He got home at 5:45 p.m. for dinner on the barbecue, went back out to another friend's house to play and came home at 8:30 p.m. He changed his clothes, watched 'The Mummy' on TV and had a snack.
At 10 p.m., Joshua went to bed in a room at the back of the home that originally served as a laundry room and back entryway.
'We always say, 'I love you,' and 'Good night, see you in the morning,' ' Hoefert says.
She and Lovett went to bed shortly thereafter in the bedroom in the front of the house Ñ farthest from Joshua's room. Leanna says she went to bed close to midnight after returning from the movies. Her room was closest to Joshua's bedroom, separated only by a small kitchen.
A screen door was shut but unlocked, and the outside door was left open to cool the house and allow the dogs to go in and out. 'It was hot, and we left it open,' Lovett, 42, says of the door. 'Now we wish we didn't.'
The door also was left unlocked for Shannon, who had been living in a camper at the far end of the back yard. She was asleep in the camper that night.
The house was quiet, except for the buzz of a fan in Hoefert's room.
At 3 a.m., Hoefert remembers rising to use the restroom; at the same time, Leanna was getting a drink of water. They returned to their rooms.
Just before 4:23 a.m., when the 911 call came in, Hoefert said Joshua opened her bedroom door and said clearly, in his normal voice: 'Auntie Gayle, someone came into my room.' Then he released his grip from the filing cabinet next to her bed and collapsed on the floor.
'He crunched up his little face, picked up his little arms, and down he went,' she says.
It was dark, and Hoefert didn't understand what had happened; she thought he might have been walking in his sleep. When she turned on a light, she saw the pool of blood oozing from his side onto the floor. Not having heard any noise, she thought he had been stabbed.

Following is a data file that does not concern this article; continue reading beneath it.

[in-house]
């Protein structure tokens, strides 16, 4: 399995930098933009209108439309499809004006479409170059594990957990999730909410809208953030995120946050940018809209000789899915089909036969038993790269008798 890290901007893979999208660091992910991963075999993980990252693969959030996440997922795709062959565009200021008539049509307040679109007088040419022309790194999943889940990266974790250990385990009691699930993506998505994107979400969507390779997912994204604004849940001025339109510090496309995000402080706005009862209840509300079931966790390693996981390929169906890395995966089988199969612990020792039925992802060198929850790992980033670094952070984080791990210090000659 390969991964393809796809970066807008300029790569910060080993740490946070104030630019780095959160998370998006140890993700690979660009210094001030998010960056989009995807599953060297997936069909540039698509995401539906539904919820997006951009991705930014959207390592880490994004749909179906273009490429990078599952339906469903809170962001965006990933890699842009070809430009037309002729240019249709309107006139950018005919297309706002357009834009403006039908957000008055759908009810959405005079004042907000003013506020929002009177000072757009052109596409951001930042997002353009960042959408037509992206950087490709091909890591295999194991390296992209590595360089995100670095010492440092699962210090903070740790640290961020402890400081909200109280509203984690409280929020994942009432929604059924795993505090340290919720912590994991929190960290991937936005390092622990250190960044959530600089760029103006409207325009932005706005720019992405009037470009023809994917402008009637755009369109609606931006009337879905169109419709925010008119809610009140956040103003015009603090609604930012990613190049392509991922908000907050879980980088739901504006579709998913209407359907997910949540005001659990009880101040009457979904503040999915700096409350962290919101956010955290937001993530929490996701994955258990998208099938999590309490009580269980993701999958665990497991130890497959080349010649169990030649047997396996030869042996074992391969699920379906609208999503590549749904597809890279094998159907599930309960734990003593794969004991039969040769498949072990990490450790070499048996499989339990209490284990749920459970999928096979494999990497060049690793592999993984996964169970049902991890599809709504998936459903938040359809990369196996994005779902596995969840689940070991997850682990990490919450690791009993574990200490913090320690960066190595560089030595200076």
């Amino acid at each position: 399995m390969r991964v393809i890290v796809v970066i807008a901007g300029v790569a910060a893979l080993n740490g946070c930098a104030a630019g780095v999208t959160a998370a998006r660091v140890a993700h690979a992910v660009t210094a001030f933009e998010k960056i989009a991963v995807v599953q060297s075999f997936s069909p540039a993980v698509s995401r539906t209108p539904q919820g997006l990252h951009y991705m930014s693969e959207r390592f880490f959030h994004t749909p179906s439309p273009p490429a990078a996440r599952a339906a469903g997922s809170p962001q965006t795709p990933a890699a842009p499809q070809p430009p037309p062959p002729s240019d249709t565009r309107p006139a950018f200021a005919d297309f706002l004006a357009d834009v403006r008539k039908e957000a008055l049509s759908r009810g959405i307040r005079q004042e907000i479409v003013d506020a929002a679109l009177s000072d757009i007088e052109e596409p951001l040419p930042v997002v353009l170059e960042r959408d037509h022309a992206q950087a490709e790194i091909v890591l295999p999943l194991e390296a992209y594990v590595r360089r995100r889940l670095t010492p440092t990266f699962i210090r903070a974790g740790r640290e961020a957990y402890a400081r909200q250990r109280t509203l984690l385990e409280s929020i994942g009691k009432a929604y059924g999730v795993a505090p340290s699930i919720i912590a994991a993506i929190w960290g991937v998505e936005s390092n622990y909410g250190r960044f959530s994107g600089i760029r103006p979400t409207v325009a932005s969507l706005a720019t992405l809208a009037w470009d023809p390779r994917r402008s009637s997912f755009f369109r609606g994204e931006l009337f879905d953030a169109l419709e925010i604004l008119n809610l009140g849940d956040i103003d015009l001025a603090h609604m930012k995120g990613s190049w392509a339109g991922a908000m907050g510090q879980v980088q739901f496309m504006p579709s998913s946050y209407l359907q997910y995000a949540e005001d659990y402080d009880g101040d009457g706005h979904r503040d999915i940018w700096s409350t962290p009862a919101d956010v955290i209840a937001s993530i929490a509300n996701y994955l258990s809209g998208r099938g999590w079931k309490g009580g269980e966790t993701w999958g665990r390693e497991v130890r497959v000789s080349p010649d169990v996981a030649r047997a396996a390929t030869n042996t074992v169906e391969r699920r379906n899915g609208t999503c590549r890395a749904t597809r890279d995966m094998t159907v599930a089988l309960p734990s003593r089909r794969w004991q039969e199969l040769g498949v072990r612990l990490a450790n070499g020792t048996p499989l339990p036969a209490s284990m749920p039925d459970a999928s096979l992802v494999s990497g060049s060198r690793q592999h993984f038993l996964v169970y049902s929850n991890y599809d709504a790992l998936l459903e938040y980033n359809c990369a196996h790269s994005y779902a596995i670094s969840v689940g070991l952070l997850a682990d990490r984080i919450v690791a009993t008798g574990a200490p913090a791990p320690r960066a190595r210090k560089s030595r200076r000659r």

'From there, everything went crazy,' she says.
She called 911, then hung up while directing Lovett to apply pressure to the boy's wound. When she called again, she told the dispatcher that the boy had been stabbed. She then called the home of Rhetta Jeffries, Joshua's aunt, where Patricia Jeffries was staying, to tell them to meet at the hospital.
An ambulance rushed Joshua to Oregon Health & Science University Hospital, where he was pronounced dead at 5:02 a.m.
Dogs didn't bark
An autopsy found that Joshua died of a single gunshot wound Ñ the bullet entering through his upper back and exiting just under his left arm, Hoefert says.
In retrospect, she says, she was surprised to find that he'd been shot: 'I thought he got stabbed; I couldn't figure out why I didn't hear any gunshot.'
Alex Ross, who lives across the street, says he heard the muffled sound of a gunshot when he was working on his computer around 4 a.m. He looked at Hoefert's house and saw lights blink on, then heard screaming.
Other neighbors, including Ruth Miller, who lived in the house directly behind Hoefert's at the time of the incident, wonder why they didn't hear the family's dogs bark.
Shannon, sleeping in the camper, said she didn't hear anything.
Anyone walking on the property today will be greeted first by Roswell, a Rottweiler who lets out a threatening growl and barks ceaselessly at strangers as she jumps against the 4-foot-high, chain-link fence. Sema, a dachshund, also demands attention with her high-pitched barks, while a third dog, an 11-year-old basset hound named Winston, is content to lie on the ground and roll in the dirt.
'I'm convinced that it's a family friend, because the dogs would've wakened me up,' said Miller, their closest neighbor. 'There's three dogs who bark at everybody, including me, all the time. There's no way someone would've gone into that house as a stranger, without my having known it.'
Hoefert said detectives wondered the same thing. She says Roswell, who was 9 months old at the time, was sleeping inside that night. She remembers because the dog was right next to Joshua as he lay dying. The dachshund also was asleep inside, she says.
Hoefert says it's possible that the killer escaped by way of a narrow, hidden path behind the wooden fence at the rear of the long driveway that snakes around neighbors' back yards and leads directly to a dead-end road at Southeast 49th Avenue, one block north.